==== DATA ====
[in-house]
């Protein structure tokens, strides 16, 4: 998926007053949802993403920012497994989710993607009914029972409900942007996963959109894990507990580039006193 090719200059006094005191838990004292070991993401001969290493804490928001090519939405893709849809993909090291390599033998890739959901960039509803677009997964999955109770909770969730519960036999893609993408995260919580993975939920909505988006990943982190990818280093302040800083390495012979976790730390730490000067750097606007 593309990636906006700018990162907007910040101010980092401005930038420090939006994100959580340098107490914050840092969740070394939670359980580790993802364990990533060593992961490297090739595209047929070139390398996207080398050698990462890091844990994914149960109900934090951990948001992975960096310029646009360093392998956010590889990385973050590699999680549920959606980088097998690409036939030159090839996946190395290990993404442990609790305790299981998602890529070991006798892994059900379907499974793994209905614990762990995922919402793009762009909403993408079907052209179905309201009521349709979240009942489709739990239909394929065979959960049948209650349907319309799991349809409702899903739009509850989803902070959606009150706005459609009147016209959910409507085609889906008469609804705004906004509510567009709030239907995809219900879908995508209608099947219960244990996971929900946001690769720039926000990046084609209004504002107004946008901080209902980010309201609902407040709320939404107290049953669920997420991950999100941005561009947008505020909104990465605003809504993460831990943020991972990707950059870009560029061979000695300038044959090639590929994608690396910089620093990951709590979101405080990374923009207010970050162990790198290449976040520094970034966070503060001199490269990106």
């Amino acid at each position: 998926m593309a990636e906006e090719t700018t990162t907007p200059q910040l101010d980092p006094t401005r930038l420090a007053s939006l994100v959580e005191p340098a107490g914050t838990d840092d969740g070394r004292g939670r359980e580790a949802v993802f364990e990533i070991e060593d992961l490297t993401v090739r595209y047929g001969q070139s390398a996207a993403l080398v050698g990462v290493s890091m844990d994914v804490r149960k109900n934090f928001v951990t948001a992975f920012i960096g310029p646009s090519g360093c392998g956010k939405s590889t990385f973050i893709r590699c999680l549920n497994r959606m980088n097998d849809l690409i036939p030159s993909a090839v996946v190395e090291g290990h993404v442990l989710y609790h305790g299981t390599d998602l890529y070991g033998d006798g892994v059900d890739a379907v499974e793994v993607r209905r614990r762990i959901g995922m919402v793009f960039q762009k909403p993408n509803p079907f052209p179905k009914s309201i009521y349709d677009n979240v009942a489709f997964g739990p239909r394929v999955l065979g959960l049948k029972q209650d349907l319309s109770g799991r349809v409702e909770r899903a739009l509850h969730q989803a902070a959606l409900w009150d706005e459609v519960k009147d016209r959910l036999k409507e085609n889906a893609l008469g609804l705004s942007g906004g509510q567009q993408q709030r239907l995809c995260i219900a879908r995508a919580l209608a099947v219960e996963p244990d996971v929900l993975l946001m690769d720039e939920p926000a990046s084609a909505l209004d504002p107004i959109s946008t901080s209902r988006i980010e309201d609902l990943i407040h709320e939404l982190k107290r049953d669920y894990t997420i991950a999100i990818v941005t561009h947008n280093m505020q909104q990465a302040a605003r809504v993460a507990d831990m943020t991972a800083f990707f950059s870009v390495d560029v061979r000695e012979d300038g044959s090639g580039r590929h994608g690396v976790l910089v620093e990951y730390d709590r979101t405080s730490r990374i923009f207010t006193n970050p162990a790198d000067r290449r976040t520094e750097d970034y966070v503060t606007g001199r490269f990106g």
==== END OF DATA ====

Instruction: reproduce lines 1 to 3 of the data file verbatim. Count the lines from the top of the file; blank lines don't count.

[in-house]
């Protein structure tokens, strides 16, 4: 998926007053949802993403920012497994989710993607009914029972409900942007996963959109894990507990580039006193 090719200059006094005191838990004292070991993401001969290493804490928001090519939405893709849809993909090291390599033998890739959901960039509803677009997964999955109770909770969730519960036999893609993408995260919580993975939920909505988006990943982190990818280093302040800083390495012979976790730390730490000067750097606007 593309990636906006700018990162907007910040101010980092401005930038420090939006994100959580340098107490914050840092969740070394939670359980580790993802364990990533060593992961490297090739595209047929070139390398996207080398050698990462890091844990994914149960109900934090951990948001992975960096310029646009360093392998956010590889990385973050590699999680549920959606980088097998690409036939030159090839996946190395290990993404442990609790305790299981998602890529070991006798892994059900379907499974793994209905614990762990995922919402793009762009909403993408079907052209179905309201009521349709979240009942489709739990239909394929065979959960049948209650349907319309799991349809409702899903739009509850989803902070959606009150706005459609009147016209959910409507085609889906008469609804705004906004509510567009709030239907995809219900879908995508209608099947219960244990996971929900946001690769720039926000990046084609209004504002107004946008901080209902980010309201609902407040709320939404107290049953669920997420991950999100941005561009947008505020909104990465605003809504993460831990943020991972990707950059870009560029061979000695300038044959090639590929994608690396910089620093990951709590979101405080990374923009207010970050162990790198290449976040520094970034966070503060001199490269990106």
């Amino acid at each position: 998926m593309a990636e906006e090719t700018t990162t907007p200059q910040l101010d980092p006094t401005r930038l420090a007053s939006l994100v959580e005191p340098a107490g914050t838990d840092d969740g070394r004292g939670r359980e580790a949802v993802f364990e990533i070991e060593d992961l490297t993401v090739r595209y047929g001969q070139s390398a996207a993403l080398v050698g990462v290493s890091m844990d994914v804490r149960k109900n934090f928001v951990t948001a992975f920012i960096g310029p646009s090519g360093c392998g956010k939405s590889t990385f973050i893709r590699c999680l549920n497994r959606m980088n097998d849809l690409i036939p030159s993909a090839v996946v190395e090291g290990h993404v442990l989710y609790h305790g299981t390599d998602l890529y070991g033998d006798g892994v059900d890739a379907v499974e793994v993607r209905r614990r762990i959901g995922m919402v793009f960039q762009k909403p993408n509803p079907f052209p179905k009914s309201i009521y349709d677009n979240v009942a489709f997964g739990p239909r394929v999955l065979g959960l049948k029972q209650d349907l319309s109770g799991r349809v409702e909770r899903a739009l509850h969730q989803a902070a959606l409900w009150d706005e459609v519960k009147d016209r959910l036999k409507e085609n889906a893609l008469g609804l705004s942007g906004g509510q567009q993408q709030r239907l995809c995260i219900a879908r995508a919580l209608a099947v219960e996963p244990d996971v929900l993975l946001m690769d720039e939920p926000a990046s084609a909505l209004d504002p107004i959109s946008t901080s209902r988006i980010e309201d609902l990943i407040h709320e939404l982190k107290r049953d669920y894990t997420i991950a999100i990818v941005t561009h947008n280093m505020q909104q990465a302040a605003r809504v993460a507990d831990m943020t991972a800083f990707f950059s870009v390495d560029v061979r000695e012979d300038g044959s090639g580039r590929h994608g690396v976790l910089v620093e990951y730390d709590r979101t405080s730490r990374i923009f207010t006193n970050p162990a790198d000067r290449r976040t520094e750097d970034y966070v503060t606007g001199r490269f990106g």